Would not recommened any pupil use for network stuff. Every Higher adv higher computing pupil is a wannabe hacker as well.
All fun and games
We have lots of contact, we run a networked game at lunch times which we join in as well as supervising a couple of class rooms, teachers usually get us to sort problems with the kids, always say Hi to them in the corridors (that always puts them off balance!) plus have been on some school trips, especially Y7, so they all know who I am. I have found once a few know you it spreads, though that is not always a benefit.
Not sure how it would work with out the contact as you would be just another bod. I know the science technicians don't understand how they have to fight down the corridor but a loud excuse me from us get us a path, along with a lot of hellos. Though to be fair they just don't have the opportunities to interact we do.
Definitely agree with the comments about know all students though. I have to stop myself laughing out loud sometimes as a couple try to have a technical conversation between themselves when ever we are in ear shot, mixing as many TLAs as possible in as they can. You get some great combinations.
I have to admit I was given an admin account at College, though it was a small college, and I may have done the odd inappropriate thing, but nothing to comprimise the system. THis was mainly becuase I had adopted a small cluster that was generally abused and kept it going while it had been forgotten during an upgrade. Ohhhh memories... Those were the days.
At my old school (when I was a pupil at a diff school) I have to admit I did not need admin rights :P I just hacked into a few things, stupidly showed some others how to do it and they did all the destruction. Oh joy, the detention
Without admin rights he is fit to take machines apart, fit net network cards, clean mice (you've got to start somewhere afterall), learn to crimp cables, understand the basics of TCP/IP, realise what backups are and how/why you do them. Accept that infared is not a reliable form of connectivity. See why you have to document things (and do some of the less interesting stuff for us). Learn about health and safety by tidying up cables and 1000's of other crap joey jobs thatits nice to farm out to a willing slave.
If you let kids into the machines do you give them the bios password? They can then boot from a live CD/ usb drive and use hacking tools from there.
With me i'm always having to ask kids to leave the room - look away from the screen etc etc. Then there's knowledge of what goes on - what monitoring we're doing/ using. It's like having a spy in the camp.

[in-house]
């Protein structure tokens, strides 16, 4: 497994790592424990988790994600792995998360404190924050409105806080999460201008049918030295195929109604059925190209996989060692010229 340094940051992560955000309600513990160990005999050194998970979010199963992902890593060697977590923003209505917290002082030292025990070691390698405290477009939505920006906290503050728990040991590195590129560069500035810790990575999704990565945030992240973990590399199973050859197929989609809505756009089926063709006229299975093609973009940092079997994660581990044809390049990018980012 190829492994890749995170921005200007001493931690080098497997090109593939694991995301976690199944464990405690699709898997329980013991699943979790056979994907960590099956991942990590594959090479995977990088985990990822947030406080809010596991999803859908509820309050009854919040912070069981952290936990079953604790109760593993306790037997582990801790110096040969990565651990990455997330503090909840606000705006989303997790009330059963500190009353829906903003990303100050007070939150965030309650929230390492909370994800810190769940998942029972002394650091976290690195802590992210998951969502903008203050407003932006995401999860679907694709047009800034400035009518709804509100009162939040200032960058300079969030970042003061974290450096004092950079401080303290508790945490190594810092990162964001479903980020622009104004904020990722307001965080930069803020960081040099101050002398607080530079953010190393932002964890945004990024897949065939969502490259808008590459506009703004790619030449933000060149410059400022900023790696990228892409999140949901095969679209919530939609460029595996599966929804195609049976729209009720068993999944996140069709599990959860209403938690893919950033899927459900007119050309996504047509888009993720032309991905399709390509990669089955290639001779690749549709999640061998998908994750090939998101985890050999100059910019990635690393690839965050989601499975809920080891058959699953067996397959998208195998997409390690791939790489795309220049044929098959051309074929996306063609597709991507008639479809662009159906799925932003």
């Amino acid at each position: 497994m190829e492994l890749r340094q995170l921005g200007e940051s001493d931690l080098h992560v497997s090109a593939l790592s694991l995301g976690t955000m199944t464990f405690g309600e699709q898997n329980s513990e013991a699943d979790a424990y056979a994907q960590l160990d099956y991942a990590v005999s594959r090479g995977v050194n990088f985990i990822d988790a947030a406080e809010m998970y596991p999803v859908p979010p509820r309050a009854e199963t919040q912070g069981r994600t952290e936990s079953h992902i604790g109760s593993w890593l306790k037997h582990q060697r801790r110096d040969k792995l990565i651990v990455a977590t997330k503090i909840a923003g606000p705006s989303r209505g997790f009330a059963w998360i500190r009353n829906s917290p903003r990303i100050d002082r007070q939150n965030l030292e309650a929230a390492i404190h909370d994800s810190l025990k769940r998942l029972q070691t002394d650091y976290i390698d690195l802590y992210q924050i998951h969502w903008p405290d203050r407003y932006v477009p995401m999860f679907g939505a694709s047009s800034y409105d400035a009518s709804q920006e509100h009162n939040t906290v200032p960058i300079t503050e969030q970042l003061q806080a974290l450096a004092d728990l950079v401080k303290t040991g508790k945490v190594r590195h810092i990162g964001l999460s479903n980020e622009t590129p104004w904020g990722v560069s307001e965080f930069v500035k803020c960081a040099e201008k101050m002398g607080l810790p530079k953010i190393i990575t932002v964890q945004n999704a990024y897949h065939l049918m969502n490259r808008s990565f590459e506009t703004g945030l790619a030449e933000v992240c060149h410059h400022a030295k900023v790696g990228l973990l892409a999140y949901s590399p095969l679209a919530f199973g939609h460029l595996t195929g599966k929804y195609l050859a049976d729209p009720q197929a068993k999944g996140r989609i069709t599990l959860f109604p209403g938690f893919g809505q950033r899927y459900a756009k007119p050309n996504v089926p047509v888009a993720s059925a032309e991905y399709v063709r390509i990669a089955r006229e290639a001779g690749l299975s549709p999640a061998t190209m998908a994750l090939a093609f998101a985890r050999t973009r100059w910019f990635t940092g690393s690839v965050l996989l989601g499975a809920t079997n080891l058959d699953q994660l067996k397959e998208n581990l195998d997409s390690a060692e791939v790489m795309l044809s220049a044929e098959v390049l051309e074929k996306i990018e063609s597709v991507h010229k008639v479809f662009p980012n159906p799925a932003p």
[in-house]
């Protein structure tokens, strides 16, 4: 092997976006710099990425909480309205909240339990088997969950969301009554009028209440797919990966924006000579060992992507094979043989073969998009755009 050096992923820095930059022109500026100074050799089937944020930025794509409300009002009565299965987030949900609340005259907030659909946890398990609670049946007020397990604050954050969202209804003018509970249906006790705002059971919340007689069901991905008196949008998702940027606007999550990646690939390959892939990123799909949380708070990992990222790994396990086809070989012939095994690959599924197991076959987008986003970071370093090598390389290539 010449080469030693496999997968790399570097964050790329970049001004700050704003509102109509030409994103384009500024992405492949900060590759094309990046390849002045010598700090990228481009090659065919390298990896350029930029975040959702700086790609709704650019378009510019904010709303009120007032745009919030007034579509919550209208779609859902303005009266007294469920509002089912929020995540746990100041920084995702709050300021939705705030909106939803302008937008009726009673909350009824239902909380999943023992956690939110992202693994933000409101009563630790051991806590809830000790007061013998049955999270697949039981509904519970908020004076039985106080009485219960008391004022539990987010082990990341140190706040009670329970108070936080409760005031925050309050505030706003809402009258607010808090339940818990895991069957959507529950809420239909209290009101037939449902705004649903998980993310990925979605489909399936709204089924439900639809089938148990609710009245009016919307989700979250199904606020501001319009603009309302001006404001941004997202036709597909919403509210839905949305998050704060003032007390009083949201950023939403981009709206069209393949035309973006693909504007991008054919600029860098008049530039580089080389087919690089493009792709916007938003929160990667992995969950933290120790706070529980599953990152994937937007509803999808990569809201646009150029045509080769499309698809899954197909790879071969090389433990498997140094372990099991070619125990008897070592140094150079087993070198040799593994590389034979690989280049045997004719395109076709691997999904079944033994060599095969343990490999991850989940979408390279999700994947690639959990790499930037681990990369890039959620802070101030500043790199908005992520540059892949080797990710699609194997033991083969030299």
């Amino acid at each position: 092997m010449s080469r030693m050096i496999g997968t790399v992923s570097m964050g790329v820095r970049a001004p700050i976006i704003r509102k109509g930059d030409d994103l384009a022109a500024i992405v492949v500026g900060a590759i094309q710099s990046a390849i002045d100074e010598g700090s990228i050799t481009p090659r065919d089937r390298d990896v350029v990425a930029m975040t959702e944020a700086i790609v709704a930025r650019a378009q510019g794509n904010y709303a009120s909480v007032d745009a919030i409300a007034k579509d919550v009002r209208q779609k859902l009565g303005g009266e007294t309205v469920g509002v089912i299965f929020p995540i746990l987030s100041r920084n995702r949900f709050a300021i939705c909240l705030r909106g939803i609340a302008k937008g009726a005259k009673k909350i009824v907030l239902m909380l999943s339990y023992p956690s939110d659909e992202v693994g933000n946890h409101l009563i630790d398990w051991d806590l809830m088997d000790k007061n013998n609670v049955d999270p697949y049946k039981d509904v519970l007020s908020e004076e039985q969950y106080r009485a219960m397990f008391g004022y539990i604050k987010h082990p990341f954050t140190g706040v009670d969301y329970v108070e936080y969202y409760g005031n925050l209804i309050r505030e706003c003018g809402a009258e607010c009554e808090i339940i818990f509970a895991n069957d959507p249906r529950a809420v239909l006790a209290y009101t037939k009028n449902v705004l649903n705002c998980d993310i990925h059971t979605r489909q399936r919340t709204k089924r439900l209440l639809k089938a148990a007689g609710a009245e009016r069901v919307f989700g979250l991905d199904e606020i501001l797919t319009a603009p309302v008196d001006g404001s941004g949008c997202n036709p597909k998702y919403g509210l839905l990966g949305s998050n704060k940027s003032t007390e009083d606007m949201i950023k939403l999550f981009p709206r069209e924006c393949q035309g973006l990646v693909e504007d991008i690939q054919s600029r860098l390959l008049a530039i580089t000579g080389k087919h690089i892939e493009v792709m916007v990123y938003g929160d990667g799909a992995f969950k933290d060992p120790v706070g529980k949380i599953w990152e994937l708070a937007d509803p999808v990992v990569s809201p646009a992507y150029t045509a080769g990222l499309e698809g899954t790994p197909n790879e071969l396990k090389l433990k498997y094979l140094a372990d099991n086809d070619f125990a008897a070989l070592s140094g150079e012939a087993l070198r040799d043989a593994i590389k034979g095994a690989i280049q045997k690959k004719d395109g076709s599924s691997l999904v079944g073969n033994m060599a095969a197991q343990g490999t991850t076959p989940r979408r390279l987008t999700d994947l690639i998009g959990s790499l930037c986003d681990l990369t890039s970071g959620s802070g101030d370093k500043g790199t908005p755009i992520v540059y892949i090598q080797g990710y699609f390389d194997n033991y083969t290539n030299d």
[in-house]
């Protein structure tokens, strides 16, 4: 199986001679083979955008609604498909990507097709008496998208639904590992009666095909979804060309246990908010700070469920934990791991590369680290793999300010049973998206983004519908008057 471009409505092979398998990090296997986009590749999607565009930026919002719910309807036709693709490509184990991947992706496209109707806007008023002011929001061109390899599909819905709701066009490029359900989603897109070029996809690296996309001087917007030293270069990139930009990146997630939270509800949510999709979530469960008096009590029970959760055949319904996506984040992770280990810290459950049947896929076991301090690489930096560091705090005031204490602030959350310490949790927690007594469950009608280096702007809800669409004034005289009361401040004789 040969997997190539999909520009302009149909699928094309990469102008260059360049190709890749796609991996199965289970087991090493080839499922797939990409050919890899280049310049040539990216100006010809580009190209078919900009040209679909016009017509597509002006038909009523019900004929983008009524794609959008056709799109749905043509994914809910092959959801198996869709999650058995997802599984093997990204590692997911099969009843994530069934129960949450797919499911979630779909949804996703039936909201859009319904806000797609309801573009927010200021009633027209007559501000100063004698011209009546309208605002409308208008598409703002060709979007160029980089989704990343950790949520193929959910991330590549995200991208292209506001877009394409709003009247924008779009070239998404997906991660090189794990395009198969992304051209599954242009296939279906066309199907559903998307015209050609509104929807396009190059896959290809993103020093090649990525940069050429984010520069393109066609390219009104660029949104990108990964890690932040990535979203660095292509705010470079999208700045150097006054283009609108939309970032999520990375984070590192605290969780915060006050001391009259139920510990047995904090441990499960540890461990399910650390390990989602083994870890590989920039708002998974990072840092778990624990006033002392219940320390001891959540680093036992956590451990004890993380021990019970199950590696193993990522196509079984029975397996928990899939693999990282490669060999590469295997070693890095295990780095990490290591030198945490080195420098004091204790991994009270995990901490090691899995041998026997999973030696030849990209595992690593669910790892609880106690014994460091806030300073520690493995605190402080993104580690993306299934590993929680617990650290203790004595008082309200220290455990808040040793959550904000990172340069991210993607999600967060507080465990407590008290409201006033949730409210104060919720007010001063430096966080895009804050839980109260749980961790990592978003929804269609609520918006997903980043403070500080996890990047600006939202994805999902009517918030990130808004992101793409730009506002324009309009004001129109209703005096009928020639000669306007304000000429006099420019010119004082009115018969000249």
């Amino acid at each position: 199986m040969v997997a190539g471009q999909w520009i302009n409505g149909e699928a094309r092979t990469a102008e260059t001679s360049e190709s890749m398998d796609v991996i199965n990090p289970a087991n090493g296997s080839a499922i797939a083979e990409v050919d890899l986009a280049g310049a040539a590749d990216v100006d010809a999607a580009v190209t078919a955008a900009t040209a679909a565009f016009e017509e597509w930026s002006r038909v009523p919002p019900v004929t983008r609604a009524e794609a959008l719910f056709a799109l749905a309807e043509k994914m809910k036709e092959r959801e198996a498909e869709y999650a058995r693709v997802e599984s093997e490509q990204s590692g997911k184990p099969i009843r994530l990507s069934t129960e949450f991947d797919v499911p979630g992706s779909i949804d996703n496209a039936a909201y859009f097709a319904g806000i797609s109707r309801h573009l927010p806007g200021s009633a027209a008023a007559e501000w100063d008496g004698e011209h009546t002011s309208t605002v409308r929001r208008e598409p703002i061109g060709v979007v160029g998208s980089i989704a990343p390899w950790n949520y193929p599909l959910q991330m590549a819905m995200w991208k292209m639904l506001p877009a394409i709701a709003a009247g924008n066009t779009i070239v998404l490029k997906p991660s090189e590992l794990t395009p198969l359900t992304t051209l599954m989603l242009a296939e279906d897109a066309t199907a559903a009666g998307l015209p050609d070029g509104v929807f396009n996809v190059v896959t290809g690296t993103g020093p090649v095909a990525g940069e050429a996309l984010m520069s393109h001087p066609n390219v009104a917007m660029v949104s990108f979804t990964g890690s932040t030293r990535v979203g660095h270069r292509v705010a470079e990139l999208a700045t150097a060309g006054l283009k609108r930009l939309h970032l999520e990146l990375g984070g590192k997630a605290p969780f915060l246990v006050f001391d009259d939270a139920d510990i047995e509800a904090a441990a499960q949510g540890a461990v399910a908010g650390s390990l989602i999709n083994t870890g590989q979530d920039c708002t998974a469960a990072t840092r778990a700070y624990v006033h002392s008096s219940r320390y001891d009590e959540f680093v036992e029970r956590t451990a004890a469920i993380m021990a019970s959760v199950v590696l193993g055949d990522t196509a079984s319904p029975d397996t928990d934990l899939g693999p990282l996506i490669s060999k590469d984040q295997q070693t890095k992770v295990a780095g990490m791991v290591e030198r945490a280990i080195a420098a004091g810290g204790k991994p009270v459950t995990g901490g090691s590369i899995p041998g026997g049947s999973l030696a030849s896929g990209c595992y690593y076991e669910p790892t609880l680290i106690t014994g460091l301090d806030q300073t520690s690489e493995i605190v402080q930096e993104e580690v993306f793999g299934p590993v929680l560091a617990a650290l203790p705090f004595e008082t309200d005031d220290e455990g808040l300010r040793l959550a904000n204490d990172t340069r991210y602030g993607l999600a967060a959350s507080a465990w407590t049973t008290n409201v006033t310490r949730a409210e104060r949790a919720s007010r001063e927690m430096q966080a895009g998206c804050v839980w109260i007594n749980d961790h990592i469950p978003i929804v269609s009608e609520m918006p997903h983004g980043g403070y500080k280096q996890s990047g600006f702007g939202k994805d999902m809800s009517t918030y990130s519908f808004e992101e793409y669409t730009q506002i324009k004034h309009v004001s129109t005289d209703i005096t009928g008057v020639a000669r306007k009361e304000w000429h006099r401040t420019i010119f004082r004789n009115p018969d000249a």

I just find it very difficult to keep helpers out of stuff I don't want them to see. I'm too busy to give them such close supervision.
I have 1 very keen and very quiet and respectfull student helping ouit a couple of nights a week - always good at getting out of the way in sesitive situations/ door codes/ passwords etc - but still he askes the odd question like what are you monitoring, have you got this on at the moment - all stuff I know he can feed back to others that want to subvert the system - maybe not malitiously but deliberately against their AUP conditions which are there for a reason after all.
I have one room to work from. I lock out my PC and server console when he's in the room alone. It just means you've got to be incredibly tight with your security.
We have quite alot of contact with the kids, directly through ICT problems, and from time to time more relaxed contact regarding footie results or music/tv etc.
I actually find it quite useful because of everyone in the school, the kids have the potential to cause the most hassle, so I find it kinda helps to keep them thinking you're a pretty cool guy/gal. In some occassions I find that it often gives us an extra "authority" that some teachers lack. On occassion for example, a teacher wont be able to deal with an unruly teen, yet when I ask them to behave they do so. I guess not through respect of an authority figure, but more because well "if he has asked I will do it cause he's ok" kind of thing.
Of course this has to be balanced with also being firm when needs be. Though again, I find they accept the firm/harsh/punishment more easily when they have a better image of you.
OK we don't even let him know our first names were that tight on security.
At my last school thay managed to get the head of ICT's password by haveing a team of students who's job it was to watch part of the keyboard and remember whick keys he pressed. They then assembled his password from that.
I always take the keyboard of the desk and turn my back to a wall and type the password with the keyboard a good 5 1/2 feet plus in the air.